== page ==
Effectiveness of Spinal Manipulation in Fibromyalgia
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|ClinicalTrials.gov Identifier: NCT04673058|
Recruitment Status : Recruiting
First Posted : December 17, 2020
Last Update Posted : March 16, 2021
|Condition or disease||Intervention/treatment||Phase|
|Fibromyalgia||Procedure: Spinal Manipulation Procedure: Sham Manipulation||Not Applicable|
Although fibromyalgia (FM) is quite common, success rates in conservative treatment are unsatisfying. Combination of pharmacological and non-pharmacological applications is recommended in treatment. Although the etiology of FM is not well known, characteristic findings such as hyperalgesia and allodynia suggest problems related to pain and sensorial processing in the central nervous system.
It has been suggested that spinal manipulation can alter sensorimotor integration in the central nervous system and therefore can be used in the treatment of central sensitization syndromes. However, manual therapy applications, which were examined under the heading of chiropractic in the 2016 EULAR treatment recommendations, were not recommended due to the low quality (open-label, quasi-experimental) of the studies conducted so far. However, it has been suggested for future studies to investigate whether the combined use of pharmacological and non-pharmacological treatments is more effective than single modality management. But since then unfortunately a high level of evidence also could not be obtained related to use of spinal manipulation in FM due to reasons such as lack of reporting of the manual therapy methods used in detail, conducting studies involving mostly soft tissue techniques and not following CONSORT recommendations.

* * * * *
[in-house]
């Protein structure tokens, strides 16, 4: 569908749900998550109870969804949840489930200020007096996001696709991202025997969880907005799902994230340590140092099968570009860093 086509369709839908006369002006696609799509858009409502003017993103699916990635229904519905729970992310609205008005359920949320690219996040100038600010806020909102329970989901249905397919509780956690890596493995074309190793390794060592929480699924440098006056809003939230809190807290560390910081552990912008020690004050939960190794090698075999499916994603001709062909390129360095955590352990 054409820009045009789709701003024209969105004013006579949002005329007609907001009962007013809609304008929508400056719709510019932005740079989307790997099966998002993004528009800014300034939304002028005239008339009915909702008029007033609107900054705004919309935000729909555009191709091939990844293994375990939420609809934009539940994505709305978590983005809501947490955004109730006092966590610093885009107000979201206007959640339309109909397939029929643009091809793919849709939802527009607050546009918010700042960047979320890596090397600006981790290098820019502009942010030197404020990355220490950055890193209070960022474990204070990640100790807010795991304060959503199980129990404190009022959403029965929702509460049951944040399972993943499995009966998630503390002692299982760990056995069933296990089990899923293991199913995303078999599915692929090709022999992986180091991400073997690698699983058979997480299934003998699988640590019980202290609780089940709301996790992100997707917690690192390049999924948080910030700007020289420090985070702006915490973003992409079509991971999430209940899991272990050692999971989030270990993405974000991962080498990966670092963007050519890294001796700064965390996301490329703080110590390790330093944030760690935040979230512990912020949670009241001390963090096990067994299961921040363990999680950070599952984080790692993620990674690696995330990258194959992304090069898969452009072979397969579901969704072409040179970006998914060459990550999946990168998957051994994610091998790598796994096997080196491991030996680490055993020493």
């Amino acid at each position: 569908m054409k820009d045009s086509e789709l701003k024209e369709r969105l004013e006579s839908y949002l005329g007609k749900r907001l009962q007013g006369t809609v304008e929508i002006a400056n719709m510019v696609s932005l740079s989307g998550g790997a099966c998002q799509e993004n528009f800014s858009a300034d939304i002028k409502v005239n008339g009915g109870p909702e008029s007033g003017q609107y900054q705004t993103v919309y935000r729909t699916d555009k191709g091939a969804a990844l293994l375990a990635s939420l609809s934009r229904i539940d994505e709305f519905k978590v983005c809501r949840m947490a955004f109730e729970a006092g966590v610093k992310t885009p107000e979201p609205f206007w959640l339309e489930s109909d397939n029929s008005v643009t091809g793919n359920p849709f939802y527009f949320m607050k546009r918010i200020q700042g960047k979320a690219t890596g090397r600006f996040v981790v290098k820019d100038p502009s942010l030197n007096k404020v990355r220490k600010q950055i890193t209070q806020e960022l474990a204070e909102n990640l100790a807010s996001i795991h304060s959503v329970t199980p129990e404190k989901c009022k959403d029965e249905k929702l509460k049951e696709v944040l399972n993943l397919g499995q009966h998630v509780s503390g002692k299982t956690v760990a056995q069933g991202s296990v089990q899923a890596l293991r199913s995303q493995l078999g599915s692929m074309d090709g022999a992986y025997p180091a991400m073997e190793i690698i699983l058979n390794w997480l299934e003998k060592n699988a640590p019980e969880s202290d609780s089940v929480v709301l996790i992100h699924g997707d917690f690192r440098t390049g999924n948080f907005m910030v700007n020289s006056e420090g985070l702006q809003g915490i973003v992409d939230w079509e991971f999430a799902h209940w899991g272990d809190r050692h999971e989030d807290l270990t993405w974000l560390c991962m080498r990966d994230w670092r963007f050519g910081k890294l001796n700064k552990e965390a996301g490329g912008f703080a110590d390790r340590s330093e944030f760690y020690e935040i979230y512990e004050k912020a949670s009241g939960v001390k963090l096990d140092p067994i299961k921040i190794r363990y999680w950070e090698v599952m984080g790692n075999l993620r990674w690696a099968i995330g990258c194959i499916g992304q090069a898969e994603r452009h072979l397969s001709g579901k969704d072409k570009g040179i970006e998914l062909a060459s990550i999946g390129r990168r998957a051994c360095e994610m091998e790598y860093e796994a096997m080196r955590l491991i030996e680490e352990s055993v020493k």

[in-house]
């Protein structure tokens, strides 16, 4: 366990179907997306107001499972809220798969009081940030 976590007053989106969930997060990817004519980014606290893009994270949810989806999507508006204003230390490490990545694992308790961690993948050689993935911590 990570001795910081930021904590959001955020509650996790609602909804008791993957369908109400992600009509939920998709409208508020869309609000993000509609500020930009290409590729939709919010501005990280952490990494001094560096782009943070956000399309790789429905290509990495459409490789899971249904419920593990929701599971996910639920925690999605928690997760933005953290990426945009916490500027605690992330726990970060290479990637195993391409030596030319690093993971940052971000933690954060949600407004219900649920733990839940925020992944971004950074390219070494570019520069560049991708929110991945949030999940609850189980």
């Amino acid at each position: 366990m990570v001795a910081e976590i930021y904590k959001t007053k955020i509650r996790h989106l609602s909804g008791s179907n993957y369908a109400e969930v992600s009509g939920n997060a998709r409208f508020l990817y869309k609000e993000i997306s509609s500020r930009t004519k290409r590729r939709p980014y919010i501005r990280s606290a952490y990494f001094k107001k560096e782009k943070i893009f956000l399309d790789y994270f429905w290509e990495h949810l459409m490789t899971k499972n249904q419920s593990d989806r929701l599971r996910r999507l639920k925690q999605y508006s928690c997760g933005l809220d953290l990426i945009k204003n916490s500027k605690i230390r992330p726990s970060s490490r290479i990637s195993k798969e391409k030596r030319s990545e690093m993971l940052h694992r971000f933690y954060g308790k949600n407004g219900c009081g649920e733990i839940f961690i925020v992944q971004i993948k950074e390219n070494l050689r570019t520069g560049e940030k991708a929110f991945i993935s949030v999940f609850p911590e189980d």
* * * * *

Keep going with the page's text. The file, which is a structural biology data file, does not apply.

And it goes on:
This study is planned as a prospective, triple-blinding, randomized controlled and 3-arm parallel group design clinical study considering the concepts that have been lacking the literature.
|Study Type :||Interventional (Clinical Trial)|
|Estimated Enrollment :||60 participants|
|Intervention Model:||Parallel Assignment|
|Intervention Model Description:||Prospective, triple-blinding, randomized controlled and 3-arm parallel group design clinical study. 3 arms of the study were planned to consist of active intervention group, sham treatment group and no intervention group.|
|Masking:||Triple (Participant, Investigator, Outcomes Assessor)|
|Masking Description:||2 staff members who will administer the treatment to active intervention and sham therapy groups will not be able to be blinded due the inherent of manual therapy. Staff members who are responsible for statistical analysis, participants and outcome assessors will be blinded.|
|Official Title:||Effectiveness of Spinal Manipulation in Addition to Standard Pharmacological Treatment in Fibromyalgia : A Blinded Randomized Clinical Trial|
|Actual Study Start Date :||January 26, 2021|
|Estimated Primary Completion Date :||May 2021|
|Estimated Study Completion Date :||June 2021|
Experimental: Spinal Manipulation Group
After the patients were evaluated in terms of somatic dysfunction, the appropriate techniques of Cervical Upglide Thrust, Cervical Downglide Thrust, Cervical Traction Thrust, Cervical Rotation Thrust, Cervico-Thoracic Distraction Manipulation, Cervico-Thoracic Lateral Glide (Spinous Push) Manipulation, Supine Screw Thoracic Thrust, Prone Thoracic Thrust, and Lumbar Spine Rotation Manipulation will be applied to patients.
Procedure: Spinal Manipulation
Intervention will be administered twice a week for 3 weeks. Each treatment session will be given in 20-minute sessions consisting of 10 minutes of manual examination and 10 minutes of manual treatment.
Other Name: high velocity low amplitude thrust manipulation
Sham Comparator: Sham Manipulation Group
A treatment will be applied which is very similar to active treatment but aimed to have minimal therapeutic effect. For this, the practitioner will primarily identify the areas where somatic dysfunction is detected and keep the application away from these areas. The patient will be positioned for treatment as in active therapy, but once in the lock position, a lower thrust will be given by releasing some back from the position. In this way, the movement will be imitated without reaching the elastic zone and a stronger similarity will be provided compared to sham treatments such as light touch or massage.